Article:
The neighborhood garage sales are scheduled for April 21 & 22, 8:00-3:00. We will post signs, run ads in the local papers, on Craig’s List, and on the Nextdoor Neighbors website. We are looking for a charity who will pick up un-sold items left at the end of your driveway on Monday, April 24th.
Please contact Ginger Eberspacher at firstname.lastname@example.org if you plan to participate. We need at least 10 families to participate, or we will have to cancel this event.
Tips for a Successful Garage Sale
1. Collect Clutter Year-Round
I mentioned recently that I have an ongoing Garage Sale Stash. When I come upon something we no longer need or use and I don’t know anyone to pass it onto, I stick it in a box under the stairs. Once a box fills up, I start another. And another. Without much effort at all, by the time it’s the month of our annual garage sale, I usually have at least 8-10 boxes of stuff collected.
2. Have a Plan
A successful garage sale does not happen without organization. At least a week before the sale I go through my home from top to bottom and clear out clutter. At least 2-3 days before the sale, I take an afternoon to price everything and organize it. And then the day before the sale, I devote a few hours to final organization.
Do not wait until the last minute to pull off a garage sale. Either it will flop or you’ll run yourself ragged–or both. If you’re in a new location or you’re new to hosting a garage sale, I’d suggest that you start getting organized at least 3-4 weeks in advance.
Getting Organized for a Garage Sale
· How are you going to display items? Do you need to borrow or make a clothes-rack?
· Do you have enough table space? If not, check and see if you can borrow tables from friends or put together some makeshift tables out of plywood and boxes.
· How much cash should you have on hand and how will you keep it in a safe location?
· Do you have enough help?
3. Team Up
One of my best “secrets” for success when it comes to garage sales is that I never do them on my own. I always find friends or family to team up with. Not only does this arrangement mean you have more stuff to sell and more variety in sizes and types of things offered, it also means you have more help. Divvying up the responsibilities between 3 or 4 people makes a garage sale much more manageable. Plus, it just makes it more fun when you’re doing it with friends and family!
4. Clearly Mark Your Prices
It’s easy to want to just stick a big sign on a table saying that everything on that table is a quarter, but, in the long-run, it is much more efficient to go ahead and put price stickers on everything. Instead of having to make up prices on the spot, people will know exactly how much something is. In addition, some people are too shy to ask the price of an item, so you’ll lose a sale if an item isn’t marked.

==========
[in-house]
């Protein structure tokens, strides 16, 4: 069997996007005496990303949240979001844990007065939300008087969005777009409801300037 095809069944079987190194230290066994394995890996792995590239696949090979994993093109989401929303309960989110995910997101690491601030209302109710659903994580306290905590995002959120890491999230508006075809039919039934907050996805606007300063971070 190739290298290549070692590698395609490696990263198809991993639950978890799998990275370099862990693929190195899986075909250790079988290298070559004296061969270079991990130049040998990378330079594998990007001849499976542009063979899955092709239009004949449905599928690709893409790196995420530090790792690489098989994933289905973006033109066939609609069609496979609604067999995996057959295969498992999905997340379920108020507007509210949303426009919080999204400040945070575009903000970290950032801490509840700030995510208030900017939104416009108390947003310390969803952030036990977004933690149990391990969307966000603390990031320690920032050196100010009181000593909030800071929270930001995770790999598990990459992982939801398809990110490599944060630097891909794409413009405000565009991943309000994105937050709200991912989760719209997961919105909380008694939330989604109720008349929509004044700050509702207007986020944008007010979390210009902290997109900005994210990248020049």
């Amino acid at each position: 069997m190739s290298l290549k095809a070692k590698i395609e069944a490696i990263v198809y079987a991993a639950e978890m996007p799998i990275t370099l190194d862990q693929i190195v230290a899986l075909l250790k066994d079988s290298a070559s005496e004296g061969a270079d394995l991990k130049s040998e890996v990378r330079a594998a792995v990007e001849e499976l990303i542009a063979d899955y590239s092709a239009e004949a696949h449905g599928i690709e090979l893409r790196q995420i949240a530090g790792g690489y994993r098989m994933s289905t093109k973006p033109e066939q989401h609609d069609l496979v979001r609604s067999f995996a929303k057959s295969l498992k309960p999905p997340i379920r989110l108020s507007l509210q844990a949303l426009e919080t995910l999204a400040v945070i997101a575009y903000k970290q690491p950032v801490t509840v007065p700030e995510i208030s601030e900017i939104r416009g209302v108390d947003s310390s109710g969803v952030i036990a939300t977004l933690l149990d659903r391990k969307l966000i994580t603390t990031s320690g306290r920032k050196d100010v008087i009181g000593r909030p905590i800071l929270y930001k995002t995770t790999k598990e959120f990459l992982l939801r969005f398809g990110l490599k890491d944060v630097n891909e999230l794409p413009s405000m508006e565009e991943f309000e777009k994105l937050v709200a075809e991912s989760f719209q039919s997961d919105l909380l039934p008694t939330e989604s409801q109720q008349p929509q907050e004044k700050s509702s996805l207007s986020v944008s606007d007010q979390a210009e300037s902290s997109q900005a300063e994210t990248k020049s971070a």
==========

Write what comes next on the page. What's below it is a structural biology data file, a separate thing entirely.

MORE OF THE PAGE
I’ve found it’s easiest to invest the few dollars it costs to buy pre-priced stickers for most of my items as this makes pricing a snap. I try to have variety in pricing with plenty of $0.25 or less items. I’ve found that when people pick up one thing to buy, they are more likely to pick up other things as well, so have lots of $0.25 items and it might help you sell some of your larger-ticketed items, too!
Since we pretty much always have multiple families involved when we run a garage sale, we just mark initials on all our price tags and then keep a tally sheet in a notebook as things sell. It adds a bit more time when customers are checking out, so it’s good to have at least two people working the money table–one to keep track of the tally sheet and one handle the money and making change.
5. Price Things to Sell
When I go to a garage sale, I expect to pay yard sale prices. Unless something is brand-new with the tags on, I am not going to pay more than a few quarters for it, if that. When I am pricing my own items to sell, I always try to price things at what I feel would be a good bargain if I were buying the item at someone else’s garage sale.
I’d rather price something on the low end and have someone actually buy my item, than to have 25 people pick up the item and put it back down on the table because it is too expensive.
6. Mark Things Down on the Last Day
Things are usually pretty picked over by the last day of the sale. That’s the perfect opportunity to get creative and hand out rock-bottom bargains! We found that running “Fill a Bag for a Buck” is extremely effective. Last week, we got rid of around 25 bags full of stuff in a few hours by doing this.
We’ve also done it where everything was half-price the last day. Or, if we have quite a bit of stuff left and we’re feeling ready to close up shop, we’ll just say that everything is free the last hour.
7. Don’t forget the cookies and lemonade!
What better way to teach your children entrepreneurial skills and let them earn a little money in the process than to have them set up their own little cookie and lemonade stands at the sale?
Baked goods–like homemade cookies and bars sell extremely well at garage sales. In fact, we made around $100 from selling cookies at our recent garage sale!